The cotton is then taken to the Mazzucchelli factory in Italy, where cotton linters and wood fibres, are purified into a pulp and turned into a resin. In a process called organic synthesis, the purified resin is mixed with the bio-based plasticisers. This formula induces the creation of the compound bio acetate.

step THREE
adding colour

The next process is adding in all the different colours. Disperse dye is used to make various colours that are then introduced to the neutral bio acetate compound. For the production of bio acetate, the disperse dyes are in powdered form which can be pre-mixed to make bespoke colours. Complex colourations can be produced by layering several colours and sandwiching them together or pressing them through a variety of dyes. The dyes are then thoroughly mixed through the acetate by repeatedly rolling the compound through flat metal rollers.

Watch the video below to see the process of adding colour.

step FOUR

Once thoroughly mixed and rolled, the dyed bio acetate is then placed into large box-shaped moulds. A manual whell-press is used to hydraulically squeeze the bio acetate under pressure and exert the necessary pressure to form blocks. This is the process known as casting which produces block acetate. This is when the compound is cured in large blocks before cutting.

manual whell-presses is used to hydraulically squeeze the bio-acetate under pressure
step FIVE
bio-acetate sliced into finished sheets or chipped into small coloured pellets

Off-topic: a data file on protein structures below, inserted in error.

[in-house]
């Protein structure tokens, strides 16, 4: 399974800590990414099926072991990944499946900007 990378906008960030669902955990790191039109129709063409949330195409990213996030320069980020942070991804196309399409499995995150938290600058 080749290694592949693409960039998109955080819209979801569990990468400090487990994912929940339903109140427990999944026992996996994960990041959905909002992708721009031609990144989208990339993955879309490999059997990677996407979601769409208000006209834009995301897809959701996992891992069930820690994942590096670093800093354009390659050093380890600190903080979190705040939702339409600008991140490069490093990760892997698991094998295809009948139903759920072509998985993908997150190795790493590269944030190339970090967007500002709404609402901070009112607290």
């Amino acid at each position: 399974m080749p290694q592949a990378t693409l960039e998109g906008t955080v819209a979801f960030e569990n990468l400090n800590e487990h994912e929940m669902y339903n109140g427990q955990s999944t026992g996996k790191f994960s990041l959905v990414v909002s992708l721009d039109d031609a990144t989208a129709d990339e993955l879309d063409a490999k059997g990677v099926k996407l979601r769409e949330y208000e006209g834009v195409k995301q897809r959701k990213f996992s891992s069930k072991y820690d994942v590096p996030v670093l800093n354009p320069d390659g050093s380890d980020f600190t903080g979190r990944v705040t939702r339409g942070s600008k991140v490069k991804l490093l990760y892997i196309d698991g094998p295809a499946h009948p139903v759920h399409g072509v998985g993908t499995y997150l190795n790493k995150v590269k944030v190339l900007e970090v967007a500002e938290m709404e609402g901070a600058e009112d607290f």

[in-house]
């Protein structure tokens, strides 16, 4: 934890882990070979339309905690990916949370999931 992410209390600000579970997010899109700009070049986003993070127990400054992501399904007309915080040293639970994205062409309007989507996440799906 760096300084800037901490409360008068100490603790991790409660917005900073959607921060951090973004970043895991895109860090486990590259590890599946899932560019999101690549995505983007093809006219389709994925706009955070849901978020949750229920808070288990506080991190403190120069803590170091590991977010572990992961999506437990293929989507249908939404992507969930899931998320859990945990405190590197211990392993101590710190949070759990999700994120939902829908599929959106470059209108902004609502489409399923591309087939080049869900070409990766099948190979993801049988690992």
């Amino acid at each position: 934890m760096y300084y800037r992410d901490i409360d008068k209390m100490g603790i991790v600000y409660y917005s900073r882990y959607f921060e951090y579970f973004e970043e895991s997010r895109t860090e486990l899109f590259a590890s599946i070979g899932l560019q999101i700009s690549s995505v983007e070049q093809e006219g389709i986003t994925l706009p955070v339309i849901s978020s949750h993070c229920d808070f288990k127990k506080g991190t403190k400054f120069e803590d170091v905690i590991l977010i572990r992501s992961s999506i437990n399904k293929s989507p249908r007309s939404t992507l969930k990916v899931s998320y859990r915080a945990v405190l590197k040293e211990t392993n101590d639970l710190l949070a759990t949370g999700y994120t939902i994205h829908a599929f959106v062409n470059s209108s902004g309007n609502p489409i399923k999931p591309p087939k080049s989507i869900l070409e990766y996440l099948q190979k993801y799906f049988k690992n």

Some of our bespoke colours are made up of different patterns - such as our Dark Havana colour. To achieve this effect, the bio acetate is sliced into finished sheets or chipped into small coloured pellets. These pellets are then heated and mixed within other colours of bio acetate. By layering differing tones, opacities and colours of pre-made bio acetate, the chips are placed back into the moulds to make another block of patterned bio acetate, ready to be sliced.

Bio-acetate patterned block
MONC Conscious Kallio Spectacles in Dark Havana
step SIX
Bio-acetate sheet being rolled

Once the bio acetate is cured and dyed, the blocks are placed onto a hydraulic moving bed which pushes the block against an angled cutting knife. The knife is set at for the sheet thickness, which then shaves layers off the acetate block. These are the sheets of acetate that are eventually cut into frames.

step SEVEN
heat stabilisation

The freshly cut sheets of bio acetate are hung up by hooks, ready for heat-stabilisation. The bio acetate is held at a consistent temperature for several days in an oven to stabilise the sheets. The bio acetate is then ready to be sent to our workshop in Northern Italy, where it will be crafted into frames.

freshly cut sheet of bio-acetate are hung up by hooks

Our eyewear frames are made inside an independent, family owned and run workshop in the North of Italy. Built using knowledge passed down through generations each frame is crafted from high quality, locally sourced materials that are less harmful to the planet.